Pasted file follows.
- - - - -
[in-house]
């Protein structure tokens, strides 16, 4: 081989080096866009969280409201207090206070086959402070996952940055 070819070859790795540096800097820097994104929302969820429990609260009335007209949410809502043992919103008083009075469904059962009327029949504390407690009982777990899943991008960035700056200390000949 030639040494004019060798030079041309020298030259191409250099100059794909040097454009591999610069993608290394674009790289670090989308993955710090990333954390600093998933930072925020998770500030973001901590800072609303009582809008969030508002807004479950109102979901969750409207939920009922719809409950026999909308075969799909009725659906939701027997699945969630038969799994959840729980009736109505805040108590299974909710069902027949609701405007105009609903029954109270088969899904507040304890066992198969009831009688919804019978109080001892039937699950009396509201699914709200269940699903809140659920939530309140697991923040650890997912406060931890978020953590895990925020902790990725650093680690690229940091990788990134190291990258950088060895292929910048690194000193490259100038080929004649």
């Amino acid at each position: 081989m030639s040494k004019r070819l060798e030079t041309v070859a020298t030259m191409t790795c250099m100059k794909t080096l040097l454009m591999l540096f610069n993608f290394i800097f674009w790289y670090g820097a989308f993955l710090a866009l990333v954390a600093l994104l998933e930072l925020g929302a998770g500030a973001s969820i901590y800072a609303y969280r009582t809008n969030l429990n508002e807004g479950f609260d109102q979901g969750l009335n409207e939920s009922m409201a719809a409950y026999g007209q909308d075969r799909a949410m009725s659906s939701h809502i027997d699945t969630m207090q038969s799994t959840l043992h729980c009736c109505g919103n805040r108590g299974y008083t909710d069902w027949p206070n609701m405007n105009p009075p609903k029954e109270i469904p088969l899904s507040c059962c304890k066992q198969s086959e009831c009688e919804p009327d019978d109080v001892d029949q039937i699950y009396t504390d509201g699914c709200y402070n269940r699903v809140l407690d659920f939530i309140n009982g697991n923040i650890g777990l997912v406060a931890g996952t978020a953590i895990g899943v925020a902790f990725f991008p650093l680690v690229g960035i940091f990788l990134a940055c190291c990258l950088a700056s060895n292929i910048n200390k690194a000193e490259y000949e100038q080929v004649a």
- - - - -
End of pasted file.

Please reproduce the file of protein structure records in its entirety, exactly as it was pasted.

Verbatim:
[in-house]
């Protein structure tokens, strides 16, 4: 081989080096866009969280409201207090206070086959402070996952940055 070819070859790795540096800097820097994104929302969820429990609260009335007209949410809502043992919103008083009075469904059962009327029949504390407690009982777990899943991008960035700056200390000949 030639040494004019060798030079041309020298030259191409250099100059794909040097454009591999610069993608290394674009790289670090989308993955710090990333954390600093998933930072925020998770500030973001901590800072609303009582809008969030508002807004479950109102979901969750409207939920009922719809409950026999909308075969799909009725659906939701027997699945969630038969799994959840729980009736109505805040108590299974909710069902027949609701405007105009609903029954109270088969899904507040304890066992198969009831009688919804019978109080001892039937699950009396509201699914709200269940699903809140659920939530309140697991923040650890997912406060931890978020953590895990925020902790990725650093680690690229940091990788990134190291990258950088060895292929910048690194000193490259100038080929004649």
């Amino acid at each position: 081989m030639s040494k004019r070819l060798e030079t041309v070859a020298t030259m191409t790795c250099m100059k794909t080096l040097l454009m591999l540096f610069n993608f290394i800097f674009w790289y670090g820097a989308f993955l710090a866009l990333v954390a600093l994104l998933e930072l925020g929302a998770g500030a973001s969820i901590y800072a609303y969280r009582t809008n969030l429990n508002e807004g479950f609260d109102q979901g969750l009335n409207e939920s009922m409201a719809a409950y026999g007209q909308d075969r799909a949410m009725s659906s939701h809502i027997d699945t969630m207090q038969s799994t959840l043992h729980c009736c109505g919103n805040r108590g299974y008083t909710d069902w027949p206070n609701m405007n105009p009075p609903k029954e109270i469904p088969l899904s507040c059962c304890k066992q198969s086959e009831c009688e919804p009327d019978d109080v001892d029949q039937i699950y009396t504390d509201g699914c709200y402070n269940r699903v809140l407690d659920f939530i309140n009982g697991n923040i650890g777990l997912v406060a931890g996952t978020a953590i895990g899943v925020a902790f990725f991008p650093l680690v690229g960035i940091f990788l990134a940055c190291c990258l950088a700056s060895n292929i910048n200390k690194a000193e490259y000949e100038q080929v004649a």